Find us on Facebook!
  • Slate.com's Allison Benedikt wrote that Taglit-Birthright Israel is partly to blame for the death of American IDF volunteer Max Steinberg. This is why she's wrong:
  • Israeli soldiers want you to buy them socks. And snacks. And backpacks. And underwear. And pizza. So claim dozens of fundraising campaigns launched by American Jewish and Israeli charities since the start of the current wave of crisis and conflict in Israel and Gaza.
  • The sign reads: “Dogs are allowed in this establishment but Zionists are not under any circumstances.”
  • Is Twitter Israel's new worst enemy?
  • More than 50 former Israeli soldiers have refused to serve in the current ground operation in #Gaza.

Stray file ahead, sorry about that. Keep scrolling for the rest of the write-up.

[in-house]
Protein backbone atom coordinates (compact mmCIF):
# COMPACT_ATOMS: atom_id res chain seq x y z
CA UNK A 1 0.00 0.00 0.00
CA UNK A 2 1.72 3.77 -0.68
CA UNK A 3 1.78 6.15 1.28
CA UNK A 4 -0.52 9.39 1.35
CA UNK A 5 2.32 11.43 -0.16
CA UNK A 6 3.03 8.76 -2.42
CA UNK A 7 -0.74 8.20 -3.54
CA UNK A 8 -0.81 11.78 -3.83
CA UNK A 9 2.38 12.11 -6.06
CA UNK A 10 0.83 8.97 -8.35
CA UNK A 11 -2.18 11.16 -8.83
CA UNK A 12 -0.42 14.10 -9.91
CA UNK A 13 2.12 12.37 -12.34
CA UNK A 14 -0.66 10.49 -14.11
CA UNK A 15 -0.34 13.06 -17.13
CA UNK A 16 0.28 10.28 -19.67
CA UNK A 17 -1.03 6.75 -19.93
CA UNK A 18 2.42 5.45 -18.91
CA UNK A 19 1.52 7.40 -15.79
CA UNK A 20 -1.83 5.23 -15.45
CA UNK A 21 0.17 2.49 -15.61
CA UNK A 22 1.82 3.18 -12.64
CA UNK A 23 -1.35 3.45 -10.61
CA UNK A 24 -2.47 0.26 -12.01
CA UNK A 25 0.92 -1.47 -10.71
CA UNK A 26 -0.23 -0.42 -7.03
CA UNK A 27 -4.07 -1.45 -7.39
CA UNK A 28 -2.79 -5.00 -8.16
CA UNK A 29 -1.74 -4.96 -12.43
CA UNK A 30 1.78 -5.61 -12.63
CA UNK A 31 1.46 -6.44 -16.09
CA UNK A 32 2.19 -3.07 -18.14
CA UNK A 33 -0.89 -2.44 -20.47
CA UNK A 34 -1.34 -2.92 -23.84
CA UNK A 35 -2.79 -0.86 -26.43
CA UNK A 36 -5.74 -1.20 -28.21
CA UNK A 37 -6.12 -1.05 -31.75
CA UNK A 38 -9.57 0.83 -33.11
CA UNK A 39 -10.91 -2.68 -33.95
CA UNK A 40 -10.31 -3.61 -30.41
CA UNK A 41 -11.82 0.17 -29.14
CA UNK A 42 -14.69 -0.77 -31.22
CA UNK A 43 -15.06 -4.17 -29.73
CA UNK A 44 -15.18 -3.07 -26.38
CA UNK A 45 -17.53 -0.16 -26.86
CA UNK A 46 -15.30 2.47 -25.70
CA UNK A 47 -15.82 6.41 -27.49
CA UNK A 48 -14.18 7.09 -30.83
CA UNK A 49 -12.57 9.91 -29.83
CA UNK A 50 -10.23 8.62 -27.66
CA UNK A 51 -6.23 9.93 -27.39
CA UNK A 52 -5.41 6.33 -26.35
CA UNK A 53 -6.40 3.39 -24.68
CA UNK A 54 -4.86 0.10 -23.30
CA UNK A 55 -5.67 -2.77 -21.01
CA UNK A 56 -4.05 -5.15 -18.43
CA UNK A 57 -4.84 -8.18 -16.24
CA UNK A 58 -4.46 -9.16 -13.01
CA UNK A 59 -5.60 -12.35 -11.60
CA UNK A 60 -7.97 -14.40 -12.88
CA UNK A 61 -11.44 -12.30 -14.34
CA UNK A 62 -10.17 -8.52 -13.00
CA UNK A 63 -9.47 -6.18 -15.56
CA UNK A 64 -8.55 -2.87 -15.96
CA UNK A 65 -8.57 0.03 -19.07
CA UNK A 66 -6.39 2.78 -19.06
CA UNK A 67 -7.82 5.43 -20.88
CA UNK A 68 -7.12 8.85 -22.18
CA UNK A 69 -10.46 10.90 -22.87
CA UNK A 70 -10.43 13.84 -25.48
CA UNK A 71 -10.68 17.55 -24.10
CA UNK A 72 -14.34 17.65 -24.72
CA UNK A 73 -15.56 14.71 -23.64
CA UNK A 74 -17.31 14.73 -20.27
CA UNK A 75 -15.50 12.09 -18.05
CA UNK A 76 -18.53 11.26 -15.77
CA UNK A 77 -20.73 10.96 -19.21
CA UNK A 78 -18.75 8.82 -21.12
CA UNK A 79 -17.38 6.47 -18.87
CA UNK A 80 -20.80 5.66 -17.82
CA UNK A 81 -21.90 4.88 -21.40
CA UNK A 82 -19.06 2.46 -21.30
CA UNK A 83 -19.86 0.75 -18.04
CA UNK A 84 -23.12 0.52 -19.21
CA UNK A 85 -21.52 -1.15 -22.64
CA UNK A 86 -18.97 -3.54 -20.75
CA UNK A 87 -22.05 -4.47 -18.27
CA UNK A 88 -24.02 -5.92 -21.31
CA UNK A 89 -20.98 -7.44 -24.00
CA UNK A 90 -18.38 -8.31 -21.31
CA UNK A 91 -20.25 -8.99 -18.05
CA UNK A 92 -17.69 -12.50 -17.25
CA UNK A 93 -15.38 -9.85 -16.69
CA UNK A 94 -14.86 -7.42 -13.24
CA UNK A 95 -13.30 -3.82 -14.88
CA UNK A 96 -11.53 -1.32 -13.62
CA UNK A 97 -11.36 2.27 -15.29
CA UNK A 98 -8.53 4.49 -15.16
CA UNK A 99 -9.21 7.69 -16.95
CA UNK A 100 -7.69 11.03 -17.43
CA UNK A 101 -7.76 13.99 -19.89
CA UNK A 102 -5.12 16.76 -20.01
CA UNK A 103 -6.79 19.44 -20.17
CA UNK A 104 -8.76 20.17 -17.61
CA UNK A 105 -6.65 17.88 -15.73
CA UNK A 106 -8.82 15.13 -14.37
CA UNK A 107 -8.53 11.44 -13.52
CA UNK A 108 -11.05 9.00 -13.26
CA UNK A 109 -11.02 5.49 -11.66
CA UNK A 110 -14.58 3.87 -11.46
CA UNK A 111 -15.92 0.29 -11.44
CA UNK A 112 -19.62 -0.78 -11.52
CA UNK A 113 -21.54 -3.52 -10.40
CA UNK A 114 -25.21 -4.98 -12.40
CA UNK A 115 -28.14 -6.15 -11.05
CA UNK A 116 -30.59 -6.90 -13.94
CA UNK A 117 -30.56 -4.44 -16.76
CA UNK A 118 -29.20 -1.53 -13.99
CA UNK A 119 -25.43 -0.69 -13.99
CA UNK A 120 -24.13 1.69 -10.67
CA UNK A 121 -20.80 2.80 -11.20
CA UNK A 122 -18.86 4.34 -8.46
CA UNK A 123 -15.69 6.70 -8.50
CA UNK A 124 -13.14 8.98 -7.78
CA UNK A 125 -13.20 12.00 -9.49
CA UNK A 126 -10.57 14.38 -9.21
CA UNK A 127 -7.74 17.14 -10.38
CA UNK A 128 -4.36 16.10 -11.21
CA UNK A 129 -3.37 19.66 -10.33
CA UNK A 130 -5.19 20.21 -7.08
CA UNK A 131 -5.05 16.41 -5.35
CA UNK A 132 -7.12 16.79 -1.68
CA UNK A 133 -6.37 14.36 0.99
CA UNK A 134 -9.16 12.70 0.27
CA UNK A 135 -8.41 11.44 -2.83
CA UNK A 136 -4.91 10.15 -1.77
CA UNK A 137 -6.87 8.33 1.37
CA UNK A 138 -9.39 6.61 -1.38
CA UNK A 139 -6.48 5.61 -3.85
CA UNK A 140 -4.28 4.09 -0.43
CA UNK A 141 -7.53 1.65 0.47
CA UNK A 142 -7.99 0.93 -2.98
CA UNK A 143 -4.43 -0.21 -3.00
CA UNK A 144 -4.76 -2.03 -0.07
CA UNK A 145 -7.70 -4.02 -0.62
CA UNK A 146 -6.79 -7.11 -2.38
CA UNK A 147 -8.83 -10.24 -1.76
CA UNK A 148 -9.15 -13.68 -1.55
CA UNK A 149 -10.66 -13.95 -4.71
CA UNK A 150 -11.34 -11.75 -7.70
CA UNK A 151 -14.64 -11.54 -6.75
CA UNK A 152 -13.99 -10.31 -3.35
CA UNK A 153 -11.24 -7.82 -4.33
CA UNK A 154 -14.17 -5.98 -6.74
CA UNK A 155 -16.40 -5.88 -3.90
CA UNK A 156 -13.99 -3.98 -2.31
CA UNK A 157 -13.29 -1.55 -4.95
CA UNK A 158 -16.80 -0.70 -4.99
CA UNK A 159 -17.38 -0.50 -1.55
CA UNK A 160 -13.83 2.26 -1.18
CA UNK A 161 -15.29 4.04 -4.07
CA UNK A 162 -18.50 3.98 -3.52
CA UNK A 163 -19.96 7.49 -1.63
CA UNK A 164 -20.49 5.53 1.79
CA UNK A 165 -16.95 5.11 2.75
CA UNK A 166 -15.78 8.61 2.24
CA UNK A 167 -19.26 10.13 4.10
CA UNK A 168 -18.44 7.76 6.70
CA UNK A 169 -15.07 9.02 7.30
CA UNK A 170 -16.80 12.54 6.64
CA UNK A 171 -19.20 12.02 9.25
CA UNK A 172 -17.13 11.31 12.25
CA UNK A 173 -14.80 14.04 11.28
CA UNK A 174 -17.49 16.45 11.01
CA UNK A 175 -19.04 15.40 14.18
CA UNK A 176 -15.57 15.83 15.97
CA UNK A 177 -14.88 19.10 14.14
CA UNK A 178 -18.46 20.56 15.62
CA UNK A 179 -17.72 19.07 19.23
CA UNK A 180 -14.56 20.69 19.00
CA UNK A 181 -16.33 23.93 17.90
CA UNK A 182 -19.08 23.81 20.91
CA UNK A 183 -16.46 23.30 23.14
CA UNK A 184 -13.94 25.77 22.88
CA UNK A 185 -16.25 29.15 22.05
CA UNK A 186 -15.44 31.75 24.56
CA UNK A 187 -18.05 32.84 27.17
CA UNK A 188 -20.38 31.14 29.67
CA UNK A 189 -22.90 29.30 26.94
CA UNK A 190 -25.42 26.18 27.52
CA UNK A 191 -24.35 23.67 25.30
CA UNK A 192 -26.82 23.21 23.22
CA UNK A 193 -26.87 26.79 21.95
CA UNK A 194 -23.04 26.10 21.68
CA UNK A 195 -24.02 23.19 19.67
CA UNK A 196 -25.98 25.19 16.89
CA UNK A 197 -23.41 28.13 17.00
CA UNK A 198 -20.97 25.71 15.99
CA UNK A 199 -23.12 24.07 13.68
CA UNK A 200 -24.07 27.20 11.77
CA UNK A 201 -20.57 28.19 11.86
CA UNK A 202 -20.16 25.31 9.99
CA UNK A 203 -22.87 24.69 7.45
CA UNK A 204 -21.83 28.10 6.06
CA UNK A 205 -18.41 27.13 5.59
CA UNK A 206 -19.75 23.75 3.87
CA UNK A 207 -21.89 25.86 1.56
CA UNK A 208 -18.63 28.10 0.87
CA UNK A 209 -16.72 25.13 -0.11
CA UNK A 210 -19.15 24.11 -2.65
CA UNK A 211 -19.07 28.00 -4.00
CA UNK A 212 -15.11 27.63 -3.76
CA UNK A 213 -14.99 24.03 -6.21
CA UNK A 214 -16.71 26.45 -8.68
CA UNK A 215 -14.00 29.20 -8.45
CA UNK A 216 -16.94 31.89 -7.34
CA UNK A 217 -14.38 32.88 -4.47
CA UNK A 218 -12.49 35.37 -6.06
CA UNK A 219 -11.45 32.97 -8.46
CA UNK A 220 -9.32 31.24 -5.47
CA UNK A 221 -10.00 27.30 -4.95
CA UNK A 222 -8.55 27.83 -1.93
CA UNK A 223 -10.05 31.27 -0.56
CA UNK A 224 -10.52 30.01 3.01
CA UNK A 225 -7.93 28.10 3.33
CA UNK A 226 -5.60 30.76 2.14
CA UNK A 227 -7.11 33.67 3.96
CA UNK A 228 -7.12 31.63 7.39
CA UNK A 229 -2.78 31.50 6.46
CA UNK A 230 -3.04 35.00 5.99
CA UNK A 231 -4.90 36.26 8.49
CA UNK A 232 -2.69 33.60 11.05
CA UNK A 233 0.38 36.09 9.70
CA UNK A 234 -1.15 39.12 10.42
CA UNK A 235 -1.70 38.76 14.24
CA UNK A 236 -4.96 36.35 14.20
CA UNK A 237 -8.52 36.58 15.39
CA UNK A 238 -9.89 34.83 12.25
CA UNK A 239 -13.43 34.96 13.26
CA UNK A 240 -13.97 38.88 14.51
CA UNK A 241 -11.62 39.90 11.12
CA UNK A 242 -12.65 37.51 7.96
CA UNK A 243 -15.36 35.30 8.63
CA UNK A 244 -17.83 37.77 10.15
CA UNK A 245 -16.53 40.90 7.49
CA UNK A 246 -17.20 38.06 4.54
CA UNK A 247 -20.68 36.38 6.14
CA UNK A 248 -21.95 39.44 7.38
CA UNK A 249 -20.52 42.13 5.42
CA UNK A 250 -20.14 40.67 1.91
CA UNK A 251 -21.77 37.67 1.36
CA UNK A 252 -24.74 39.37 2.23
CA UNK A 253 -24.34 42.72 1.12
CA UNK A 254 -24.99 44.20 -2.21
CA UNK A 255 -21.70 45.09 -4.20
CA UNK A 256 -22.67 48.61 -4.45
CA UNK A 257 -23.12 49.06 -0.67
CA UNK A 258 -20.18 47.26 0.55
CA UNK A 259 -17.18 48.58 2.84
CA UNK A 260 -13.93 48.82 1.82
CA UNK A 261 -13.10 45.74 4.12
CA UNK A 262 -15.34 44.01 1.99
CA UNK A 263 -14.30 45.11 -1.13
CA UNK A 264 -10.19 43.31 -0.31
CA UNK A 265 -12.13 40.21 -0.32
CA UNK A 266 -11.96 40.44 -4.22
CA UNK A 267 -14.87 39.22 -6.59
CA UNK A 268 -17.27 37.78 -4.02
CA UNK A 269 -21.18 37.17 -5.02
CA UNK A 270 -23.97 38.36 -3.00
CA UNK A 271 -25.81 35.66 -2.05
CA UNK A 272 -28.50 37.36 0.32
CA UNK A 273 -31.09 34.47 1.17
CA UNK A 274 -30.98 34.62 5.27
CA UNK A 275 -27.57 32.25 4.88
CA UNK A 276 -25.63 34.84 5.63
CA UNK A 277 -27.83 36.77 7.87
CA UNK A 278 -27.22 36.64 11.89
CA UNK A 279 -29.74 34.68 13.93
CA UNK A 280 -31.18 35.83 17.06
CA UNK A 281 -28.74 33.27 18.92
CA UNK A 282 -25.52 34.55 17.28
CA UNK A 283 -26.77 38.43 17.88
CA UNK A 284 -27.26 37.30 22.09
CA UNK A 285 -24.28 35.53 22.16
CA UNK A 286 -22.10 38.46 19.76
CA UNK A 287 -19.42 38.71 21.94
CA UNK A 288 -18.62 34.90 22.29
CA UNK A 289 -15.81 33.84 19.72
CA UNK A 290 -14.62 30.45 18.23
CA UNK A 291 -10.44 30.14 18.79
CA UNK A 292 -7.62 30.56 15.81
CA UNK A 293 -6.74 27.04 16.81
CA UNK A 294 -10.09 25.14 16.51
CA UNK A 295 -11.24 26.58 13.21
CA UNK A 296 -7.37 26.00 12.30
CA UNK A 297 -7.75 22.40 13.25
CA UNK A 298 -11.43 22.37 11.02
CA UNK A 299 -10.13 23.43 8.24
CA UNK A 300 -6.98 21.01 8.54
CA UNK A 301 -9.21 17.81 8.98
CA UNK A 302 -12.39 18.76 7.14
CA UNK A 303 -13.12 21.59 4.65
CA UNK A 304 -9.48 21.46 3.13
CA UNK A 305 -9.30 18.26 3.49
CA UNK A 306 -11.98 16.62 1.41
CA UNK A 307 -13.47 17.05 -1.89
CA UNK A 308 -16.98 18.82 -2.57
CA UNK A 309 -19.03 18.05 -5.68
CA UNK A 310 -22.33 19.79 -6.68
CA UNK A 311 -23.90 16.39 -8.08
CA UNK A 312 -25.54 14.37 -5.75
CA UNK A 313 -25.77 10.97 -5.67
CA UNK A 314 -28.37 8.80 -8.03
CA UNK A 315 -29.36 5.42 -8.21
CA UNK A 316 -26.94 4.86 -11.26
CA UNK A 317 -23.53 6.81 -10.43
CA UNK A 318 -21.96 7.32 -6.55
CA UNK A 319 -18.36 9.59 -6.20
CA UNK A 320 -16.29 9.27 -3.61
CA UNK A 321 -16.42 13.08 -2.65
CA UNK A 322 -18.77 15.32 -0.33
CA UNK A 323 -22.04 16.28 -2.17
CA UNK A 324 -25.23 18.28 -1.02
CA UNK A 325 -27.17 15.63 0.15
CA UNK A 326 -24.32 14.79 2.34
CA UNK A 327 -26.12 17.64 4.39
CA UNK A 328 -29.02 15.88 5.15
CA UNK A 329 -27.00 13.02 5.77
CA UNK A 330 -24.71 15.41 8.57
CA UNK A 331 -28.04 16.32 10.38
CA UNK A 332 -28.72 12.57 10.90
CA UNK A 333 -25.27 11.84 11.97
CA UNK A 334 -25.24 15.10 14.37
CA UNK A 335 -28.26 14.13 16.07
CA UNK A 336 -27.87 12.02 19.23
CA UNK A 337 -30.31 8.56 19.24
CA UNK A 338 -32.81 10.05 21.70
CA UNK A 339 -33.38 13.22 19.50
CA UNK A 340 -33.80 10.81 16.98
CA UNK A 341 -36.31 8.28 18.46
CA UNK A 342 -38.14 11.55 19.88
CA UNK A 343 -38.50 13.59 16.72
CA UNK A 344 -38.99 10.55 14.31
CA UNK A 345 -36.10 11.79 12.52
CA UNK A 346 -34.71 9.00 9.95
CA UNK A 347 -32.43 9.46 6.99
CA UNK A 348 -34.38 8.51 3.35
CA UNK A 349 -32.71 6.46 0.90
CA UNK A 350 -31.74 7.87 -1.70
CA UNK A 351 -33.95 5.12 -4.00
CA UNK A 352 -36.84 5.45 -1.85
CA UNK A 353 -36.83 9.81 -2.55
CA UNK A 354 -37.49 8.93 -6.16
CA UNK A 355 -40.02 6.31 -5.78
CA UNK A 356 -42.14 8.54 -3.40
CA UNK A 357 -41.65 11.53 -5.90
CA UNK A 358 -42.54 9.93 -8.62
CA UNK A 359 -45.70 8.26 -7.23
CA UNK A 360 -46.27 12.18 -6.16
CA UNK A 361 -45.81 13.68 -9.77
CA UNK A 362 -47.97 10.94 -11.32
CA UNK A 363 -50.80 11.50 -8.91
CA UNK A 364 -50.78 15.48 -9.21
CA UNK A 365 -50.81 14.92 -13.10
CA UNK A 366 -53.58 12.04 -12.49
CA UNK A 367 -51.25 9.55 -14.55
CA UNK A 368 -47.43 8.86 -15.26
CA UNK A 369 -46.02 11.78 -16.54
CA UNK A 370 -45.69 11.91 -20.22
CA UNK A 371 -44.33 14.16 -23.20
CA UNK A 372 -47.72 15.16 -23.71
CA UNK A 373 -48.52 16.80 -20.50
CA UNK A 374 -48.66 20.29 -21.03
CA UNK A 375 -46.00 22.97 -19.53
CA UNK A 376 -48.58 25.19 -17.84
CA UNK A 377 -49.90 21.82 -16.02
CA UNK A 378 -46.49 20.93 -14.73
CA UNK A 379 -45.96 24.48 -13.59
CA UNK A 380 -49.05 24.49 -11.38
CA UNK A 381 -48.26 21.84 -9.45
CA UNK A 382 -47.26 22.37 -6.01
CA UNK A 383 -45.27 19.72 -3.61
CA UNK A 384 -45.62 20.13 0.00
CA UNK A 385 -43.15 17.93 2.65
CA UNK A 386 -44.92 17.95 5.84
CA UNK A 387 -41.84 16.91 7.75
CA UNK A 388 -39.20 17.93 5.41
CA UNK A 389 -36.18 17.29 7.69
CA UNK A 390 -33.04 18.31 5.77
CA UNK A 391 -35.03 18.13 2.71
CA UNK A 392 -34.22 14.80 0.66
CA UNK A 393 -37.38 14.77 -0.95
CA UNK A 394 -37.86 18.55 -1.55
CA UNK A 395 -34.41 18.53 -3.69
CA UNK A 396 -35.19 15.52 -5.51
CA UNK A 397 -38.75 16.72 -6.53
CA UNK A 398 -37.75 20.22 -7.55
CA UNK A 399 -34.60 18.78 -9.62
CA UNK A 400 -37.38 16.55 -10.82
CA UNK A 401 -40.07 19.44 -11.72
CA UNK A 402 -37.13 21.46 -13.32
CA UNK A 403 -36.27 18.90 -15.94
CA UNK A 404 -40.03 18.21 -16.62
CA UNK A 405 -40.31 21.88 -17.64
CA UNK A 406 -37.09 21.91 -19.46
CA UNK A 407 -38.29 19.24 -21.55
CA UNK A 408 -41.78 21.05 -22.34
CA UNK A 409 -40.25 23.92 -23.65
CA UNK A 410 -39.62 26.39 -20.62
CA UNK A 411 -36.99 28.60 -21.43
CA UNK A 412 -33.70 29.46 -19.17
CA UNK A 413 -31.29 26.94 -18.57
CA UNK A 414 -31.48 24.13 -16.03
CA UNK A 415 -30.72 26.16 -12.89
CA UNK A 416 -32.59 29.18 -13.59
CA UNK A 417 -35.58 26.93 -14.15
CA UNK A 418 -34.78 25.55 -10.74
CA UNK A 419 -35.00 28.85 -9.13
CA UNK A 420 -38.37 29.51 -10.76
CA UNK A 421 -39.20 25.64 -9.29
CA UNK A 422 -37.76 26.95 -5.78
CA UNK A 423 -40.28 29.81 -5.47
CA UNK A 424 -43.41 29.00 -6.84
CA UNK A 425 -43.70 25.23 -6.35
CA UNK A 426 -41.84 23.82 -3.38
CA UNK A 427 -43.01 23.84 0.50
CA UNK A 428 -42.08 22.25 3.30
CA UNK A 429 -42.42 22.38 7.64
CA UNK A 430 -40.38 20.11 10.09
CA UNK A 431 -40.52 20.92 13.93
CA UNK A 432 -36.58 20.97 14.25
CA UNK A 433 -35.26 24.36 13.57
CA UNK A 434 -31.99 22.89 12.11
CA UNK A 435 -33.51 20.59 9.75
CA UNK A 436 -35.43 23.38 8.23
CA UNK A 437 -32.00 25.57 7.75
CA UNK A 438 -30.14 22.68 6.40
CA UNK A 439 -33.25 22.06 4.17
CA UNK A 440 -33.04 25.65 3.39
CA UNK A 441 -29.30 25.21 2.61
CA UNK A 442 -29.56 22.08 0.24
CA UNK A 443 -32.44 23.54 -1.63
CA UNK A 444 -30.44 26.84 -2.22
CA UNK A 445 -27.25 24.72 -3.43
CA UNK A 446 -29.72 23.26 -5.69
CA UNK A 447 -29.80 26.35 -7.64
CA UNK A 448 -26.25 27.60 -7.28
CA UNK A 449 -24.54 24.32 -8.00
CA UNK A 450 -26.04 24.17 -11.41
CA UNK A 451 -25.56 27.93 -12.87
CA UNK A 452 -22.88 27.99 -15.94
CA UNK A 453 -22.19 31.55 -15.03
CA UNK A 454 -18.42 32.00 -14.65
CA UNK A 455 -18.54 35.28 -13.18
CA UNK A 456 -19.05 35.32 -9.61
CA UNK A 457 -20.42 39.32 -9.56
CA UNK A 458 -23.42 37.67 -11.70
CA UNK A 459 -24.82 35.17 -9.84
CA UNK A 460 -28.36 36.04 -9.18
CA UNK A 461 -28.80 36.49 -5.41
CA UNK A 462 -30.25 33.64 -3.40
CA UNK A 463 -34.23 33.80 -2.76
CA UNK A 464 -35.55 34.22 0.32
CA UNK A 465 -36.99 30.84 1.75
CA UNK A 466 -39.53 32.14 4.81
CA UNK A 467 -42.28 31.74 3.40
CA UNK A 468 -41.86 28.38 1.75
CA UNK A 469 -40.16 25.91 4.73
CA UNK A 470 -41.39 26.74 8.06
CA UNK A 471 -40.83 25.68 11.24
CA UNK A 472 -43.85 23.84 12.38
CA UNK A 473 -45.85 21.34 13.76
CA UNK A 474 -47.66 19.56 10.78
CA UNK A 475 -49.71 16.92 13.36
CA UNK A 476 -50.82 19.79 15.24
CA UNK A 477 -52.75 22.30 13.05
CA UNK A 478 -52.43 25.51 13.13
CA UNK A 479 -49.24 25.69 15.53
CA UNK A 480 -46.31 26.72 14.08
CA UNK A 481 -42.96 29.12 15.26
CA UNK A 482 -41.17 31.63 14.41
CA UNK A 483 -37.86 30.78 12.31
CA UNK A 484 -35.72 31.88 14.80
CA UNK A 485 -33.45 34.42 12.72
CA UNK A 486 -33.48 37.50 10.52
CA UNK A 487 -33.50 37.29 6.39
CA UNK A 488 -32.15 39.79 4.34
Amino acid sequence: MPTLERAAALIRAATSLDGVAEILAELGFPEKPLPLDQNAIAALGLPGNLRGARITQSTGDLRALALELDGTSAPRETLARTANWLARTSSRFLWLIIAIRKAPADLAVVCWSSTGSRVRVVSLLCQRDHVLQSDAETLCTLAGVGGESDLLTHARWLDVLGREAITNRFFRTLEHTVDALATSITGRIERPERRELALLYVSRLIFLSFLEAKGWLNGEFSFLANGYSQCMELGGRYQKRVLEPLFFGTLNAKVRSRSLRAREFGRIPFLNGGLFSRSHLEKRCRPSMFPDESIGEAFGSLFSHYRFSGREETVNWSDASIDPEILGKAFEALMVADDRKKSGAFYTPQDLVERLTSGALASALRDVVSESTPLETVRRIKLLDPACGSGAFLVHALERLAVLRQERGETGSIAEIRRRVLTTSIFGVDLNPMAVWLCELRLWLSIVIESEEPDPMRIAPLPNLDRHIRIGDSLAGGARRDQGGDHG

• "My wife and I are both half-Jewish. Both of us very much felt and feel American first and Jewish second. We are currently debating whether we should send our daughter to a Jewish pre-K and kindergarten program or to a public one. Pros? Give her a Jewish community and identity that she could build on throughout her life. Cons? Costs a lot of money; She will enter school with the idea that being Jewish makes her different somehow instead of something that you do after or in addition to regular school. Maybe a Shabbat sing-along would be enough?"
  • Undeterred by the conflict, 24 Jews participated in the first ever Jewish National Fund— JDate singles trip to Israel. Translation: Jews age 30 to 45 travelled to Israel to get it on in the sun, with a side of hummus.